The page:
|The effect of gold mining on the distribution of metals in the aquatic ecosystem of the Thigithe River in Tanzania|
Mataba, G.R. (2014). The effect of gold mining on the distribution of metals in the aquatic ecosystem of the Thigithe River in Tanzania. MSc Thesis. Universiteit Antwerpen/Universiteit Gent/VUB: Antwerpen, Gent, Brussel. 16, 48 pp.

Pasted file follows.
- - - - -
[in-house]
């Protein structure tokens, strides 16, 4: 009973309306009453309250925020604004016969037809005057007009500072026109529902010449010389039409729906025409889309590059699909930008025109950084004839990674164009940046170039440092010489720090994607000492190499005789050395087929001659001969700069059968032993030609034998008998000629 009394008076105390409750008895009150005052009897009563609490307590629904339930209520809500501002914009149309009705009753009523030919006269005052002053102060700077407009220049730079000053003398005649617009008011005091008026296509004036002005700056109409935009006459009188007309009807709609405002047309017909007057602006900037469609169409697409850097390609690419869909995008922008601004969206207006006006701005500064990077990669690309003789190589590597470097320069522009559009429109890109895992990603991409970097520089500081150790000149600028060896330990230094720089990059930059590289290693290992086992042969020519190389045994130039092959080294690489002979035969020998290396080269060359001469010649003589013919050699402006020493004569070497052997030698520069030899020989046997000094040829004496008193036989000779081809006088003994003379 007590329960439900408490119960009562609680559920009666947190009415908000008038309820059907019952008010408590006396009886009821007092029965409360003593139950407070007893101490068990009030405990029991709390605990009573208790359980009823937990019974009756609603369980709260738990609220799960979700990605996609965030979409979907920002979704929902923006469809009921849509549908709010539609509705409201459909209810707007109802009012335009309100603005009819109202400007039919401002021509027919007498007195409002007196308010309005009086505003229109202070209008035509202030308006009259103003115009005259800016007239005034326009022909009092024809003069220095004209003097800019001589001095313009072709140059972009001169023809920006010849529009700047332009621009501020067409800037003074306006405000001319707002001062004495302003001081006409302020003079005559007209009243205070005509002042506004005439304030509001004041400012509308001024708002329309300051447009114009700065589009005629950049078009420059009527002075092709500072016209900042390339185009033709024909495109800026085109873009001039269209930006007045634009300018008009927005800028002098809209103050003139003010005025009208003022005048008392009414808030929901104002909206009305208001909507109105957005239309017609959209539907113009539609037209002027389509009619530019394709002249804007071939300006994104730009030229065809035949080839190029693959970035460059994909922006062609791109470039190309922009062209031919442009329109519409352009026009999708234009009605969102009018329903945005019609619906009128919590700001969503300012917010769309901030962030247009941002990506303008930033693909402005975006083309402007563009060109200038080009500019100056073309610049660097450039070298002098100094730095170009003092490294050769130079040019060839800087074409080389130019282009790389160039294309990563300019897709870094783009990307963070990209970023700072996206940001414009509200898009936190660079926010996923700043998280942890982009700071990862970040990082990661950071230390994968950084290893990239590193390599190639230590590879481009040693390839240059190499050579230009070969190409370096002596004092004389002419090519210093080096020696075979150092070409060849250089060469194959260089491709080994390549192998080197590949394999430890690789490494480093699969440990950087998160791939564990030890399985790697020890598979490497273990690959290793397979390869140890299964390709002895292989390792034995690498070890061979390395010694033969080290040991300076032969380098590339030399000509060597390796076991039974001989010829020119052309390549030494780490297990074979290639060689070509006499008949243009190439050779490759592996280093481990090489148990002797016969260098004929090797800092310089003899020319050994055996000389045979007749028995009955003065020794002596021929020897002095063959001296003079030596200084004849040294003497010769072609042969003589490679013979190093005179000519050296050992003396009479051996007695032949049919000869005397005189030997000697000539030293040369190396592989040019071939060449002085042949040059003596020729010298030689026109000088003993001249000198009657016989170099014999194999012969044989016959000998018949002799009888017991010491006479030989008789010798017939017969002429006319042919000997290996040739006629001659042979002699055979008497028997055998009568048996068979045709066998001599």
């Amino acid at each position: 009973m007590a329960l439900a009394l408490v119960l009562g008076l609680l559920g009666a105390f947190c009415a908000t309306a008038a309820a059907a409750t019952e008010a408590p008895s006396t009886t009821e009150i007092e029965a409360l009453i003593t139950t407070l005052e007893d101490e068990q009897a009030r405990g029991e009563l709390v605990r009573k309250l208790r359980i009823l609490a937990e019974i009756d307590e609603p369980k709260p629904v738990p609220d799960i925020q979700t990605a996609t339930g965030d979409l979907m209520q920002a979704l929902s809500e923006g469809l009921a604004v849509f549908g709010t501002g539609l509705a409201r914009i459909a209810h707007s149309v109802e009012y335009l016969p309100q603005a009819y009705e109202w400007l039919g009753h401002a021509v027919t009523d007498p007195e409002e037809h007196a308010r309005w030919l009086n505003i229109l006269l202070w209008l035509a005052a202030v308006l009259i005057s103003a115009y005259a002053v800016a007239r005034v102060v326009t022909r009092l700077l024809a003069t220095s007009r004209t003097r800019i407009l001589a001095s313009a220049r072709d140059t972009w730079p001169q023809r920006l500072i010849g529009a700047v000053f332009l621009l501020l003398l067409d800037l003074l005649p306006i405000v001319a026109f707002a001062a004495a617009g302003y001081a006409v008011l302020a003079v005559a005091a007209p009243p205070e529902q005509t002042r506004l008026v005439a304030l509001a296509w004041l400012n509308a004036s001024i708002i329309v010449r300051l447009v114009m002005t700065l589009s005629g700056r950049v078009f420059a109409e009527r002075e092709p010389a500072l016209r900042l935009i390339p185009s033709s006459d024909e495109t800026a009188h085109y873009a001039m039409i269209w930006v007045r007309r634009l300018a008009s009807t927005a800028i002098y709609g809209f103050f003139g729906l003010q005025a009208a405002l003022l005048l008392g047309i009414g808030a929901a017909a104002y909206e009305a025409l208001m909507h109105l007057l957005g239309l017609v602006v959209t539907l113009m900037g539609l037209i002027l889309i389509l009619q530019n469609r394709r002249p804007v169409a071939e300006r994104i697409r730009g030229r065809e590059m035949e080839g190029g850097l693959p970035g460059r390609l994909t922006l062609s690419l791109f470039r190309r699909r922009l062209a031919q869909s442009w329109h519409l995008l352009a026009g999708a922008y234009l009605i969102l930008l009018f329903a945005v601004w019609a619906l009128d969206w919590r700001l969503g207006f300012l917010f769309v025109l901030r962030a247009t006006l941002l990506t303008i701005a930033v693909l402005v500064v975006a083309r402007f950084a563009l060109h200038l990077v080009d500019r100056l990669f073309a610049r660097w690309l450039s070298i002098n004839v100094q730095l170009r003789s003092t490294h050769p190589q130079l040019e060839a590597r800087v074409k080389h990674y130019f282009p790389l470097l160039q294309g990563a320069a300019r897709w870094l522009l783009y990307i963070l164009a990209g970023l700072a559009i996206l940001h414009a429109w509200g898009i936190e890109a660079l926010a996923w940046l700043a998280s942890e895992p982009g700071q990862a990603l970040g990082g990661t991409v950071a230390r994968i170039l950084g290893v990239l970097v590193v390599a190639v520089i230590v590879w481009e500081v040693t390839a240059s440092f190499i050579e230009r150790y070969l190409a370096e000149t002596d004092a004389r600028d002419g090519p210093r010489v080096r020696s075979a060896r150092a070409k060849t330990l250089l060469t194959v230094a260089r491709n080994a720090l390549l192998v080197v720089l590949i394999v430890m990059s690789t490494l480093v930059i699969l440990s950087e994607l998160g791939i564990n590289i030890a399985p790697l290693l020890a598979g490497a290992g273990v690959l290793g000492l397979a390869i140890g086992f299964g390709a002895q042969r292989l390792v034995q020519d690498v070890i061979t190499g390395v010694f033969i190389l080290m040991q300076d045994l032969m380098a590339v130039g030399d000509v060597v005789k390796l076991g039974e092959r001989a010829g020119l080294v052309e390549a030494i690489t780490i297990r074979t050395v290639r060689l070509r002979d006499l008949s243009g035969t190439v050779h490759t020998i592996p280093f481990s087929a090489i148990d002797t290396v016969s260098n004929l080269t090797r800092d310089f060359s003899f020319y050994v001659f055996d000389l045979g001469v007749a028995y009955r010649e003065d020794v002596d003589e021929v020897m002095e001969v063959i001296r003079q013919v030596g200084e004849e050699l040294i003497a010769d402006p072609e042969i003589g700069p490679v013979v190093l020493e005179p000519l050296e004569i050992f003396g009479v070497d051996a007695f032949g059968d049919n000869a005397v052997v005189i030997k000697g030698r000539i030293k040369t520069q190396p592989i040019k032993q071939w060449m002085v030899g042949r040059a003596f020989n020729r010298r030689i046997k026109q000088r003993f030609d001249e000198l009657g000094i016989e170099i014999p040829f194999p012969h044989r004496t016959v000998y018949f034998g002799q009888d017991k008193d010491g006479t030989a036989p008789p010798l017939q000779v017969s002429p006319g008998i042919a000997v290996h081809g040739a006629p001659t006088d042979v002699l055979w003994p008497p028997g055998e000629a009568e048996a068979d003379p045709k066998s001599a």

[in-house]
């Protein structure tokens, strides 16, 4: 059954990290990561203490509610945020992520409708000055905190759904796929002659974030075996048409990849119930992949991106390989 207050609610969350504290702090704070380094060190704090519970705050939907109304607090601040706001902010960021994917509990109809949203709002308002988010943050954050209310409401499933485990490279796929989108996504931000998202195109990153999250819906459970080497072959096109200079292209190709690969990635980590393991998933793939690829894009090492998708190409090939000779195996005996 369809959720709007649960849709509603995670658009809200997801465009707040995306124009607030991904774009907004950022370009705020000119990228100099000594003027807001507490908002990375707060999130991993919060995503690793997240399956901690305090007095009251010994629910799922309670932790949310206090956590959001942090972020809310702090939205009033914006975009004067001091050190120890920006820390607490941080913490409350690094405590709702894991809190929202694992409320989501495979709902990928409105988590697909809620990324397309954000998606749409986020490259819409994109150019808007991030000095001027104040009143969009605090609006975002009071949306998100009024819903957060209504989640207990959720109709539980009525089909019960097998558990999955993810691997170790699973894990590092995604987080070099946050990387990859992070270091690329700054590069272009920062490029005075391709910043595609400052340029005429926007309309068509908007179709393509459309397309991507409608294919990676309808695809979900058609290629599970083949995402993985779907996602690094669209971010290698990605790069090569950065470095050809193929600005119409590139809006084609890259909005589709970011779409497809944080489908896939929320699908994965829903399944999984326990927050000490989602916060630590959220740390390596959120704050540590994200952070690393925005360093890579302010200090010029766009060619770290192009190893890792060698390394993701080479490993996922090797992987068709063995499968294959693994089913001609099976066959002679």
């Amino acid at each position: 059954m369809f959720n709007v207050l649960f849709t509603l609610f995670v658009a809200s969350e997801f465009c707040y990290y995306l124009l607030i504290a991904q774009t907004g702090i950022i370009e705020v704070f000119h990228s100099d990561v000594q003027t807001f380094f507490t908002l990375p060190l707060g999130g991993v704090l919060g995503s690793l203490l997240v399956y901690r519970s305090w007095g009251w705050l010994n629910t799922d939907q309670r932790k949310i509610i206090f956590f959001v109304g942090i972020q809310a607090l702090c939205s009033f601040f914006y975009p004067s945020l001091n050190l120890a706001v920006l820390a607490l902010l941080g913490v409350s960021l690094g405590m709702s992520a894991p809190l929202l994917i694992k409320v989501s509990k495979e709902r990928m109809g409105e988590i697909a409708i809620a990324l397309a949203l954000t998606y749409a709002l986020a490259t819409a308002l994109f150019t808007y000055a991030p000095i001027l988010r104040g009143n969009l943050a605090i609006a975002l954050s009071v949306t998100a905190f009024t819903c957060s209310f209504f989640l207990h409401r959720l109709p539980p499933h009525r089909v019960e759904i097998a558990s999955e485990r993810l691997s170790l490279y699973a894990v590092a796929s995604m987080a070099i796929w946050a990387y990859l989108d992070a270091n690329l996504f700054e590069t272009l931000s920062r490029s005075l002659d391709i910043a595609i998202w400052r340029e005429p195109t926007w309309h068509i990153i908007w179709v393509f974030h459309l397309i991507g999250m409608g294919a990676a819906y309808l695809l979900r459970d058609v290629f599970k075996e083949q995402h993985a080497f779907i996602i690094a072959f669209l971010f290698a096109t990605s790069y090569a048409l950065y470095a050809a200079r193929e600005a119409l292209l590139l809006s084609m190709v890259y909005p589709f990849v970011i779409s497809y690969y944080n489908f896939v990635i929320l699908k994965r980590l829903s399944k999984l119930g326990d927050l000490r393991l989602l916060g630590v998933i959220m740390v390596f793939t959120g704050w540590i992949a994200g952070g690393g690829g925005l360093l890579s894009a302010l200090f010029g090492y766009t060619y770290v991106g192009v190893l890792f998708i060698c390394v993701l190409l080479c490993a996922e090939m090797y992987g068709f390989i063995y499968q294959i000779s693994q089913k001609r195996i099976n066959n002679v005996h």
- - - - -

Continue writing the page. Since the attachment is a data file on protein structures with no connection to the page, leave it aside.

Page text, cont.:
Mining activities often are associated with metal contamination of the nearby terrestrial and aquatic environments. Hence, the present study was performed in a section of the river Thigithe flowing beside North Mara Gold Mine (NMGM) (Nyamongo Area) in Tarime district, Tanzania. The aim was to assess the effect of gold mining activities on the metals distribution in the aquatic ecosystem of river Thigithe. Surface water, sediment and tissues (muscles, gills, livers) of the most common and abundant fish (Labeo victorianus) were sampled during the dry season (August 2013). In these samples, the following trace elements were analysed: Cd, Pb, Cr, Co, Ni, Cu, Zn, As and Hg. Results show that concentrations of all metals analysed in the surface water were below or near the detection limit. Regarding the sediments, the average concentrations of metals were higher in sites upstream of the mine compared to more downstream sampling sites. Very high concentrations of arsenic were recovered, ranging from 17.14 - 31.59 µg/g dw. However, for the other elements, concentrations of all metals fell below or slightly above the crustal background concentrations. In addition, when compared to sediment quality guidelines, sediments were not toxic for aquatic benthic fauna. These findings show that the mineralogy of the area is the potential source of metals for the sediments. In general, concentrations of metals in fish gills and liver tissues were relatively higher than in muscle samples. Metal concentrations in fish tissues were comparable to slightly higher compared to metal levels in tissues of fishes from unpolluted environment in other regions. The health risk by consuming contaminated fish was assessed. Compared to FAO/WHO (1995) and European community (2006) maximum levels of contaminants in foods, the measured metal burdens in fish muscles do not pose health risks to humans upon fish consumption. Based on the Minimum Risk levels (MRLs) of a contaminant that an average 70kg person can take per day through oral route without suffering health risks, As had the lowest edible amount of fish muscle and Ni the highest.